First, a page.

Sunday, February 12, 2006

Have You Ever Seen A Dog Chase It's Tail?

That's what I thought about when I read today's AAS article on the TTRC, Tax panel on uncharted course. By now we all know that Gov. Perry has appointed his new (again) best friend to head his crony-commission full of Michael "Heckuva Job Brownie" Brown's to, ahem, reform the tax structure in Texas. Sounds good, but all they appear to be doing is offering up all the same "business reform" proposals we've all seen in the previous Republican lead, business lobby owned, legislatures that have been shot down before. But with John Sharp leading this one he's gotten all the good 'ol boys around a table, given 'em a stern talkin' to and now they say, "Well, OK, you got us. We've be screwin' the school children of Texas for too long and now, good buddy, we're ready to start payin' our fair share".
"Huge sections of the business community have privately signed on," Sharp said recently over coffee at the Four Seasons Hotel in Austin. "What they're telling me is that it has been a great ride for the last 15 years, but it is about time to pay in."
Right. Must be nice to sit around a five-star hotel with the governor's best friend, sippin' coffee and talkin' taxes. While the crony-commission has been trying to find the best way to make it look like businesses in Texas are going to start paying taxes, regular ol' people have been going to these meetings and giving their ideas and they just feel like what's going on is, for lack of a better phrase, business as usual:
When the Texas Tax Reform Commission came to Laredo on Jan. 26, Rey Ayala thought he'd help out by pitching a few ideas of his own, including a little property tax relief for his community.

Ayala, a former teacher who owns and leases properties in Laredo, came away from the public hearing not only wondering whether the commission really had heard him but also doubting whether it has any chance at all of helping Texas out of its tax and school finance fix.


Residents such as Ayala have taken careful note that the hearings feature many of the same lobbyists who are fixtures outside the second-floor House and Senate chambers when the Legislature is in session.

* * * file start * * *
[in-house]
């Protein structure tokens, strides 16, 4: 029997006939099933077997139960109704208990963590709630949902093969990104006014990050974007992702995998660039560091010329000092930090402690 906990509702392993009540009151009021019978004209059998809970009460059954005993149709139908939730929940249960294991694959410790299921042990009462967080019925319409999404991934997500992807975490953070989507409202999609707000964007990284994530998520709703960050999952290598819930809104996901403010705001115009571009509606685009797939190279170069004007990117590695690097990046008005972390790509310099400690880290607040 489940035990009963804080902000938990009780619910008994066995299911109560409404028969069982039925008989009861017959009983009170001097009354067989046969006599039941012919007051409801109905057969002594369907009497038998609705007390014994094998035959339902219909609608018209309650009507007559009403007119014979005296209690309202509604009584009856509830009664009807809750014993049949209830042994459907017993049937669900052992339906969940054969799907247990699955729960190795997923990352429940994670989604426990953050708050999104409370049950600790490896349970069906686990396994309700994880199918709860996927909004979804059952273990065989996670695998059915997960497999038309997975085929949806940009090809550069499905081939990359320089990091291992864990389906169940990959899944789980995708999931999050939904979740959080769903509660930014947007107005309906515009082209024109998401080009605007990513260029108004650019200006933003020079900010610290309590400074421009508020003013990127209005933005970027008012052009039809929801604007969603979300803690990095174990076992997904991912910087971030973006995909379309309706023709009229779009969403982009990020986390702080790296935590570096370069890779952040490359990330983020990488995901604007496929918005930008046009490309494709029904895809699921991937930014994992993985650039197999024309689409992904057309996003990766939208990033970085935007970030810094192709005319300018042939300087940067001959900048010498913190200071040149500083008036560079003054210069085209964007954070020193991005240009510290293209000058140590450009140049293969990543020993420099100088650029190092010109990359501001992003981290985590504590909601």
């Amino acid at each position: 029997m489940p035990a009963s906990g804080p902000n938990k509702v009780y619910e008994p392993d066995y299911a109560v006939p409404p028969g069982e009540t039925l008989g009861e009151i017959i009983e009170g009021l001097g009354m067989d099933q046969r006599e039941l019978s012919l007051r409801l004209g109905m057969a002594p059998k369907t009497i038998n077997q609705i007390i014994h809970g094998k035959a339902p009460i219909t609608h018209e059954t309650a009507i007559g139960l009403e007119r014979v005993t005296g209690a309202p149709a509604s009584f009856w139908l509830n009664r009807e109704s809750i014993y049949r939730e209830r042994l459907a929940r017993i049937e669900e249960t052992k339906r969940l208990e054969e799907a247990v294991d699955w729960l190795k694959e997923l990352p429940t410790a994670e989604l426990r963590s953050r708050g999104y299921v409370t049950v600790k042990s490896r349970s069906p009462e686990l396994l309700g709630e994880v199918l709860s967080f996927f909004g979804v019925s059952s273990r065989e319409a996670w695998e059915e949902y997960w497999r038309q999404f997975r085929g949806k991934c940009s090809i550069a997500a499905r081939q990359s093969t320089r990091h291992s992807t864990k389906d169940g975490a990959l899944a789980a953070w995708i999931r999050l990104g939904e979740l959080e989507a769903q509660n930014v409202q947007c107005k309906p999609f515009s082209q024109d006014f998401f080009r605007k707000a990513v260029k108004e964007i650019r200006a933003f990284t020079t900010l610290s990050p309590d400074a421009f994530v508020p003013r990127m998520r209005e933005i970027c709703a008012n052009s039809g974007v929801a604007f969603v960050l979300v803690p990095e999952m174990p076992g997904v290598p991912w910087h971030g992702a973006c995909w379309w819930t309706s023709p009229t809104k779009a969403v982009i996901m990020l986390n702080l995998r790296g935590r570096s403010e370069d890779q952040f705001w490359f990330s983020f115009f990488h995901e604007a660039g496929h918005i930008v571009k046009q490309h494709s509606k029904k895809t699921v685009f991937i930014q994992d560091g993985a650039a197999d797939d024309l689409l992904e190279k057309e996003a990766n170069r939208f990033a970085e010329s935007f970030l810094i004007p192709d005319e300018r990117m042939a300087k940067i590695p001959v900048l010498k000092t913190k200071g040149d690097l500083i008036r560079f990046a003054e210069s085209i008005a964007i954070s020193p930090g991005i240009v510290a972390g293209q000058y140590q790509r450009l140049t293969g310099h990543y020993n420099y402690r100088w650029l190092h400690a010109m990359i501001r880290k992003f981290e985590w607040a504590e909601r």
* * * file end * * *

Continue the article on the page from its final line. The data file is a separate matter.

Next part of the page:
"I am just not very confident," Ayala said in a telephone interview last week. "What the Legislature and the governor are doing right now is patching up a flat tire just to get it going, and that's not going to work. I don't think these elected officials in Austin listen to the average guy. They listen to the corporate interests."
Why then are our tax dollars being wasted to take a commission around the state to let the same people testify that testify/lobby the legislature every session? They're just getting a three month head start. How are we supposed to get new ideas when it's the same ol' money, er..I mean, people's ideas? They're apparently ignoring what the regular people say that show up at these meetings to testify:
The overwhelming business bent of the commission's membership worries Susan Barrick, a Democratic candidate for Lubbock county judge. She thought her call for an income tax at the commission's Lubbock meeting Jan. 23 was swamped by the self-interest of business.

"I'm worried that the commission is being pushed by time, and rather than being measured, they'll come forward with something because they have to," Barrick said.
I'll bet if she was the CEO of an oil company they'd listen to her! And that's exactly the problem. Just chasing around the state, with their tale of lower taxes, trying to make it look good for the governor in an election year. While the people of Texas wait for their schools to be fixed. It's funny at first, watching a dog chase it's tail. After a few times around though you start to think how lucky you are that you aren't that stupid.


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